The Tankerville site was a real hive of activity today; it was good to feel the place coming alive again after sitting empty & inactive for so long during the long wait for planning permission to come through. There were men & machines hard at work every where you looked. The first workman any visitor to the site must meet is the Gateman.
My visits to Tankerville each Wednesday seemed to be coinciding with dull, drizzly weather at the moment, which isn’t ideal when trying to photograph a grey steel structure. It also makes it nigh on impossible to convey the tangible buzz of excitement on-site now. The new build had obviously come on apace since last week and it was now possible to get a clearer sense of the size it was going to be. For anyone with a memory of the low-level Church High Junior School, this was starting to feel very strange. It is going to be big!
The steel structure was now developing a sense of depth as well as height. Not only were all three storeys of the first section now in place, it was starting to feel three-dimensional. Safety rails had now been put in situ for the workers, but the most obvious new development this week was the presence of flooring. Men had clearly been very hard at work recently and, as if on cue, three workmen moved to the edge of the first floor and stopped to talk then wave. The presence of human bodies within the steelwork not only had the effect of bringing it to life for me for the very first time, it also helped convey the sheer scale of the developing structure.
In front of Princess Mary Court, it was possible to see to my left the building’s ground floor plan starting to evolve much more clearly.
Today, however, the most interesting thing for me was the renewed activity on the old Church High building. As I photographed the steelwork, a yellow dumper truck was moving back and forth behind me all the time, its scoop full of a gravel-like material, and, to my left, over beside the newest part of the old building – the Home Economics & Art Block – a JCB digging machine was also at work.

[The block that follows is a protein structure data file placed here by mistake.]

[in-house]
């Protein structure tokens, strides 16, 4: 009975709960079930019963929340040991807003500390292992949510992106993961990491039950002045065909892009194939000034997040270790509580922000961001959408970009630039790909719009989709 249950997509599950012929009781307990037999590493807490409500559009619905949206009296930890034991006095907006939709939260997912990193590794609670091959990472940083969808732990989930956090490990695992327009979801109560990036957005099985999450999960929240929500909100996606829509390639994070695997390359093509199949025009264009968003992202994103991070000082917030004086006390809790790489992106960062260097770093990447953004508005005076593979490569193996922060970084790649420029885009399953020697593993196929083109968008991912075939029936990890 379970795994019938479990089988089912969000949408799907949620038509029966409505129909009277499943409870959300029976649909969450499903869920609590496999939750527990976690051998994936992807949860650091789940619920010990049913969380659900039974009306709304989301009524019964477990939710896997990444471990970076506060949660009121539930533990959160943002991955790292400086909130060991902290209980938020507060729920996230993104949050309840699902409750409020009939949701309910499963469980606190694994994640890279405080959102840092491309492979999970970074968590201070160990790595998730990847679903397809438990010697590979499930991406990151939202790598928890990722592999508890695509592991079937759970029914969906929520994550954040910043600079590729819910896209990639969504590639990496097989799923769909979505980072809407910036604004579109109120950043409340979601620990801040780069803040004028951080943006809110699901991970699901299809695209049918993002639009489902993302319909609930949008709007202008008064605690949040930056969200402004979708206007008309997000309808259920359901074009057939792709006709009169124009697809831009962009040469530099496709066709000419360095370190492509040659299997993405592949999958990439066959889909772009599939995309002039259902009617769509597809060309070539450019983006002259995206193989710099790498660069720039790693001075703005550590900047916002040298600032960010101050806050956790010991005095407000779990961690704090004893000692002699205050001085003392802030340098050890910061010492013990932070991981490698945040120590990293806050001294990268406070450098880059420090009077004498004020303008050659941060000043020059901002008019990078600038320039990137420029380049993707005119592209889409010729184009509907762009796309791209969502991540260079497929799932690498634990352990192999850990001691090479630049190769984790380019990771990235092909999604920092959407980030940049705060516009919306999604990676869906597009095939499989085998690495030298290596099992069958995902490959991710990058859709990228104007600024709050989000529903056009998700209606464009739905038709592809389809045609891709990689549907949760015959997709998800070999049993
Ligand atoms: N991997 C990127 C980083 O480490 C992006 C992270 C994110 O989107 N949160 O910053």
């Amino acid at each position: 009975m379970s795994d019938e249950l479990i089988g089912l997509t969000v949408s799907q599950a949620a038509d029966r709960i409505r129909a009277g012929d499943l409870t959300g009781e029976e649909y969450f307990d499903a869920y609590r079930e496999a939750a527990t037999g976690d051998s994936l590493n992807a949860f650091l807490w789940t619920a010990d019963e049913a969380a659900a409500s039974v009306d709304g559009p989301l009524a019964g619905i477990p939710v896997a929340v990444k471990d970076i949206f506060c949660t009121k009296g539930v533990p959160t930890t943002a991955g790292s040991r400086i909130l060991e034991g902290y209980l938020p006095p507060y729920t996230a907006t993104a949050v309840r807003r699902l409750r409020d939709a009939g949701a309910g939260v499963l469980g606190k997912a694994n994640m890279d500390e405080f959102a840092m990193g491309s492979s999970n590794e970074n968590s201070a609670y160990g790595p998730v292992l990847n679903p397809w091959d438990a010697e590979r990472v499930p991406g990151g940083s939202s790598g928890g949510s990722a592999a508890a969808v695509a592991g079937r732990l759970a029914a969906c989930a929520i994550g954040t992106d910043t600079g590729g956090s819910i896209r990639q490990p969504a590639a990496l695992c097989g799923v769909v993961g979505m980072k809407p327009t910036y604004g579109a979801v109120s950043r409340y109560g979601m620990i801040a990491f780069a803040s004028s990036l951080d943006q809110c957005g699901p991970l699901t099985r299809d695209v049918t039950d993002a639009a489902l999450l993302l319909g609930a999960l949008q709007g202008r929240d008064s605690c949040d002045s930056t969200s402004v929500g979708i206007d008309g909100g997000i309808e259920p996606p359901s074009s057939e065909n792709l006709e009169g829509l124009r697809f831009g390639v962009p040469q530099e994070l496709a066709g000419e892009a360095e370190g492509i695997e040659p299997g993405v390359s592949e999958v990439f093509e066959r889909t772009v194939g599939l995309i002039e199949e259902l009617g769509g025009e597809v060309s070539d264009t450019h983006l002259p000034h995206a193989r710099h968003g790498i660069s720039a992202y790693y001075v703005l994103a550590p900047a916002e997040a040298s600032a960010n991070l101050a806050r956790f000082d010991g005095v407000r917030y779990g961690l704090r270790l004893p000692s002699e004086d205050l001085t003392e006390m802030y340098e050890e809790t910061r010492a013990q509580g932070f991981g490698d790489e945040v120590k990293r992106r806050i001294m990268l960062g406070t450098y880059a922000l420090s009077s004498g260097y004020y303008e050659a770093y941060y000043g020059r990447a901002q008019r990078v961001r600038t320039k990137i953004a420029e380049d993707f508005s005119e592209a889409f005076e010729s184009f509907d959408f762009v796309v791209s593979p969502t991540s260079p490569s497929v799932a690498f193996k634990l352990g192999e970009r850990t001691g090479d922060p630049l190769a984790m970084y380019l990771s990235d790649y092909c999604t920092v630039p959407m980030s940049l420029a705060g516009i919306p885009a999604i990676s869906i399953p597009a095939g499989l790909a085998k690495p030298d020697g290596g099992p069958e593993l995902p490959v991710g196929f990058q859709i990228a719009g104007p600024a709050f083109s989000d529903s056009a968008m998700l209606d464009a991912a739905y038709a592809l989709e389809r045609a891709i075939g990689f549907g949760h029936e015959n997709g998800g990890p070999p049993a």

The yellow digger was bound for the gaping gap where the single-storey kitchen had once stood. Work on the foundations for the new glass-fronted circulation extension was now well underway.
My weekly visits are by now becoming normal for the work force and today everyone seems in a particularly good mood. There was no shortage of workmen happy to stand and pose for the camera. Whilst always curious about what new things are happening, a big part of my mind is always aware that I am possibly seeing parts of this much-loved building for the very last time. In front of me now are windows which soon will be letting in light for the very last time.
As I made my way off-site, the heavens finally open. Luckily I had come prepared with an umbrella today. I note that work is still going on in Alison Roe’s Deputy Head’s room above me. With no window, not only must it be draughty, but very wet indeed up there now!
As I pass Westward House, a group of men appear, all well wrapped up against the rain in bright, water-proof, high visibility jackets. I realise one of them is Project Manager, Nick White, and stop to talk. It wasn’t just the men on-site who were happy to smile for the camera today, despite the rain. The work must clearly be going well.